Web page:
Sony content to be king with IPTV, and 3D pricing all but revealed

Analysis by Patrick Avenell

SYDNEY, NSW: This morning’s substantive release of Sony’s 2010 Bravia range was the true launch of a new era in the nascent sub-brand’s history. Rather than releasing new models with slightly larger screens, a slightly improved engine or a slightly faster refresh rate, Sony this morning gasped the nettle on the future of panels: launching content as the primary release, with the panels a medium for its delivery.

Last week, Current.com.au reported on Panasonic’s quickfire sneakpeak of its 3D prototype. At the time, we said the challenge for Sony was to now take the baton from its Japanese rivals and grow the experience. Today, in a combination press conference and product demonstration, Sony laid the foundation for its all-in-one, end-to-end solution for 3D and, perhaps more importantly, IPTV in the home.

Sony’s new content agreements with 16 IPTV channels provides users with access to specialised content, catch-up television and TV on demand. The two standout partners at launch are Yahoo!7 and SBS. Of the incredible 26 TVs launched, 21 of these will have access to IPTV through the home broadband network for instant access. Some finer details still need to be resolved, however, such as download speeds, uncapped metering and the avoidance of internet video’s greatest curse: buffering.

Although attendees at today’s event rushed to try on the specialised 3D glasses and view the images of gaming, animals and football on Sony’s first consumer 3D models, IPTV was more of the focus during the press conference. Sony Australia MD Carl Rose and deputy general manager Tony Barbour both emphasised the importance of content to increasing consumer uptake of television. It is a sensible conclusion to draw, that with so many TVs only slightly differentiated in the market, the supplier that can also package entertainment into the box will gain the competitive.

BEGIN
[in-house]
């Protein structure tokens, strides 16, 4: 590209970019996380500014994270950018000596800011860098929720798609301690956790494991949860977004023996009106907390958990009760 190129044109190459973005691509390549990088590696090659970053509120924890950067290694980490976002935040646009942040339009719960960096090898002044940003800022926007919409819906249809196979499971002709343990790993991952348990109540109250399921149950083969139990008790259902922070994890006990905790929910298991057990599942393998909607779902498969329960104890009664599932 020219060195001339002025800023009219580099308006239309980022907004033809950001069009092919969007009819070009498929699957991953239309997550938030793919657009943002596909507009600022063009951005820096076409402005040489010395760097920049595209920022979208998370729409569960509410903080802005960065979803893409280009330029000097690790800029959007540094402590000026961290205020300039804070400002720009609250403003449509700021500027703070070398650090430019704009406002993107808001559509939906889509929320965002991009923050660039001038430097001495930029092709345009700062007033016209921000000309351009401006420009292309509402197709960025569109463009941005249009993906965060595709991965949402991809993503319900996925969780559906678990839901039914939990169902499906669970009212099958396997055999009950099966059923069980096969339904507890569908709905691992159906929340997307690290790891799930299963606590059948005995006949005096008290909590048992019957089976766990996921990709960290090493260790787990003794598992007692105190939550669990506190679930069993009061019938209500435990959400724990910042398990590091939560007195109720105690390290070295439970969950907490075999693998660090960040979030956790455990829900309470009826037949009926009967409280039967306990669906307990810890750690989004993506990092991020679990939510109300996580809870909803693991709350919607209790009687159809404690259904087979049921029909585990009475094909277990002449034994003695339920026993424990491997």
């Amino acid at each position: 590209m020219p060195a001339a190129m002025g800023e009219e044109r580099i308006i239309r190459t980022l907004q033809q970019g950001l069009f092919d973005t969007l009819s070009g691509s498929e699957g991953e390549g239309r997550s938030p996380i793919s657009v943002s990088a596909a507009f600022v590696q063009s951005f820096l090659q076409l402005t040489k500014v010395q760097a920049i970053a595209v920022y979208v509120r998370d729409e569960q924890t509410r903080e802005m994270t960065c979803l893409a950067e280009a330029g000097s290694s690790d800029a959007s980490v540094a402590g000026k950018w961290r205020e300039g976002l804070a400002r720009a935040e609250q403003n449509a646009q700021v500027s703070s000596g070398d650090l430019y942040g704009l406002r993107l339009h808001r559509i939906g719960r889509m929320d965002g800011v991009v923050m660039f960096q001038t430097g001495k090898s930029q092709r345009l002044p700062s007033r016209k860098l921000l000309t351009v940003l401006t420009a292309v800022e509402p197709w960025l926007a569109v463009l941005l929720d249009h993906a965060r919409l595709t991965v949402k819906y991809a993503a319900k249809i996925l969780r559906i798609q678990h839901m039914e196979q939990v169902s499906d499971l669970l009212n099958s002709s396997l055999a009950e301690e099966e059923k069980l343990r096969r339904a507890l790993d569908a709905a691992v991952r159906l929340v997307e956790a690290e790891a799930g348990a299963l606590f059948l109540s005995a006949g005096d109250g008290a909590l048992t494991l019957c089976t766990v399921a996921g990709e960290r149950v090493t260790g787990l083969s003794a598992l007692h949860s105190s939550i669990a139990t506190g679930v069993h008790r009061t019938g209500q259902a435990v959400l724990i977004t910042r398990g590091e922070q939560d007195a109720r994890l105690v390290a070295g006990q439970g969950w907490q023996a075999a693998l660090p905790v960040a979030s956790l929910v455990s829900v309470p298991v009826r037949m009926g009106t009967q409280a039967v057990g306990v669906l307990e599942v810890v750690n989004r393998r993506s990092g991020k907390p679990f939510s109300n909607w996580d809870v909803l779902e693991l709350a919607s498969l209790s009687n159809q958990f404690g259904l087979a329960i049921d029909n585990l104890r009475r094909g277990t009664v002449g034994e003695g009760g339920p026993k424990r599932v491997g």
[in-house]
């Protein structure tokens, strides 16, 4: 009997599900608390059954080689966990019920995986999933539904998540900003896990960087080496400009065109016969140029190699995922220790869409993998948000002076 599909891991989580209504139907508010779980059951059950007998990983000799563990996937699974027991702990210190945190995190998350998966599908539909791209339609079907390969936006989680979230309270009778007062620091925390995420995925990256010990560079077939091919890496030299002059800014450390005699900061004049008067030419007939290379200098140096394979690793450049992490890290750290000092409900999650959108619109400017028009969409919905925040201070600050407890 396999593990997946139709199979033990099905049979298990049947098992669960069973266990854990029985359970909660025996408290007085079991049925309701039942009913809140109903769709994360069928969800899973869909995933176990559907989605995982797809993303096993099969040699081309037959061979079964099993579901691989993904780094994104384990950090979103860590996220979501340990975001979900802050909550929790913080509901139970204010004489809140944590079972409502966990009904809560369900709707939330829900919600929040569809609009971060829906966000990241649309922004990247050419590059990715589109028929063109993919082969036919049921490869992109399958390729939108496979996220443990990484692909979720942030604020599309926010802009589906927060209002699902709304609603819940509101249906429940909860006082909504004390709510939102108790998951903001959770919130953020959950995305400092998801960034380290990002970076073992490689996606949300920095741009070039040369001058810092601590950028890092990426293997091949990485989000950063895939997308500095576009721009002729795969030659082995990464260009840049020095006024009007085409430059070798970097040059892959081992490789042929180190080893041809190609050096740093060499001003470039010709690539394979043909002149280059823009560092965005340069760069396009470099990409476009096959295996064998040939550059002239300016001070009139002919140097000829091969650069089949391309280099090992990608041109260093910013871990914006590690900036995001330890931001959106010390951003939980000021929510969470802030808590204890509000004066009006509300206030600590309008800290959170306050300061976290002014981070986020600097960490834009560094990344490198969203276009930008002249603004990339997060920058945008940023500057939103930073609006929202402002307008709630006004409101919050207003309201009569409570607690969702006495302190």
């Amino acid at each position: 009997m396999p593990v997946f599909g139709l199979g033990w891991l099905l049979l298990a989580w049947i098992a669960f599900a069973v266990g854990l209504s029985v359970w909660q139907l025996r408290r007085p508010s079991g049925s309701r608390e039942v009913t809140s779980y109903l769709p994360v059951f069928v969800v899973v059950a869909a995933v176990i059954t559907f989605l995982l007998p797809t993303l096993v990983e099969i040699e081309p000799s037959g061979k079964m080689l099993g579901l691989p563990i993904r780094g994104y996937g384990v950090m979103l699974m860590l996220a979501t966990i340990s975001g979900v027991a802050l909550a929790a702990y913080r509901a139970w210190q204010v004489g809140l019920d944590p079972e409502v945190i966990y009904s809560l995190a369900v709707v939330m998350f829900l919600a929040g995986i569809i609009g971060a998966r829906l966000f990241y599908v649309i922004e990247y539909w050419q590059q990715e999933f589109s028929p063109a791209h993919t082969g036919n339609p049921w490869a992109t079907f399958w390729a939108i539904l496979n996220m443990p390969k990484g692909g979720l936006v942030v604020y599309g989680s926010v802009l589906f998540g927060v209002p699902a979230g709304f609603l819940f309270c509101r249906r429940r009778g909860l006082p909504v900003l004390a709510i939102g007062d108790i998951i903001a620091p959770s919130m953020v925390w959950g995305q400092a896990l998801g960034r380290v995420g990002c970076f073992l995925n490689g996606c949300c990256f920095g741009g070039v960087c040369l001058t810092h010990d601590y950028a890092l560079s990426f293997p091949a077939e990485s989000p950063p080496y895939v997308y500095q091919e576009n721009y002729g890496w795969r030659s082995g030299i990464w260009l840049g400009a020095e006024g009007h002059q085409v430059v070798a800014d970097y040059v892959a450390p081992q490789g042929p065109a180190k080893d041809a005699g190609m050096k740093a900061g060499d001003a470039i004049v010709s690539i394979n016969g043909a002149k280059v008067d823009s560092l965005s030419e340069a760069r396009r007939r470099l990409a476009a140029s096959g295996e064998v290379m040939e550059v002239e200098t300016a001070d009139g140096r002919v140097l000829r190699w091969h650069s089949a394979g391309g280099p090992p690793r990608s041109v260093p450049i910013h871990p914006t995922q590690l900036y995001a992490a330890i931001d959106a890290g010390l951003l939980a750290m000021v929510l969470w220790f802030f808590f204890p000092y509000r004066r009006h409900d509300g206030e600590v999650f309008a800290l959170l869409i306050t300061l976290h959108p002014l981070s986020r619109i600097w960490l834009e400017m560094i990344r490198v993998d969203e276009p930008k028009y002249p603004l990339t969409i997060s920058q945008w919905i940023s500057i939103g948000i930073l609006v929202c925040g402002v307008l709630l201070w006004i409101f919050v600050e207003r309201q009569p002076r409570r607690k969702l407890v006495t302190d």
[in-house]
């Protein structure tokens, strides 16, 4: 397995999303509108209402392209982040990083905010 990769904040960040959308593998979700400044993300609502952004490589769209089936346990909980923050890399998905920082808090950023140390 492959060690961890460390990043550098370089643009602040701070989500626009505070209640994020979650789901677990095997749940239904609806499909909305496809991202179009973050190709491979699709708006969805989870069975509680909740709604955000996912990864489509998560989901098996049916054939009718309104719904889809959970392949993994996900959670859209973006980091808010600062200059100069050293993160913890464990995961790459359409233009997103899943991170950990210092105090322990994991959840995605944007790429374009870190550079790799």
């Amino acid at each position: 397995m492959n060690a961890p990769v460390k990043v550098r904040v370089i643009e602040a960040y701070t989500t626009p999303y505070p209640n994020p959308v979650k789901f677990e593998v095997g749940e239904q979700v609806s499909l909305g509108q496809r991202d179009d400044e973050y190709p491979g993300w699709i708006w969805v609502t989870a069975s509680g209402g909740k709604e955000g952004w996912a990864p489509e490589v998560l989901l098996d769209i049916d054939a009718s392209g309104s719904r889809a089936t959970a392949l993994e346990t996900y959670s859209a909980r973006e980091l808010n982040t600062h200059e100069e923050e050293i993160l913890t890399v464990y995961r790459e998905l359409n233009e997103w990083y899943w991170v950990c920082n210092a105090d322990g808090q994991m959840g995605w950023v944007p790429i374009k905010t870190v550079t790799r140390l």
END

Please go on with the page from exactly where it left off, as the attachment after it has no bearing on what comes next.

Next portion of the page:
Sony’s 3D TVs come in two varieties: integrated and upgradable. The former means the 3D technology is built into the panel, with an infrared sensor talking to the glasses to activate and deactivate the left and right shutters, hence creating a 3D effect. Upgradable means this process is achieved through the purchase of additional hardware: a set-top box-like device to create the extreme depth perception, enhanced motion recognition and improved emotional connection to the action.

This last advantage was best demonstrated by Sony’s exclusive footage of highlights from the 2009 FIFA Confederations Cup. The images from this match created the illusion that you were watching the game from within the TV – as if you were on the pitch. Whether this effect can be created in live telecasts in yet to be seen, but there was something equally fascinating and unnerving about how close to the players the viewer is transported.

As for the price of Sony’s 3D TVs, no firm details were revealed. But, if one considers that Sony’s most expensive non-3D TV at the launch today was RRP $6,999, it is practical to assume that this will be the base price of the technology at launch in July.

Sony today rose to the challenge set by Panasonic last Friday, but it’s worth remembering how much more time, energy and money was expended. Panasonic’s real test of credentials will come in April when it holds its official launch.

Across the Sea of Japan, Samsung and LG have yet to announce any plans for their Australian 3D releases. One would expect this to change soon because, especially in 3D, time and tide wait for no man.

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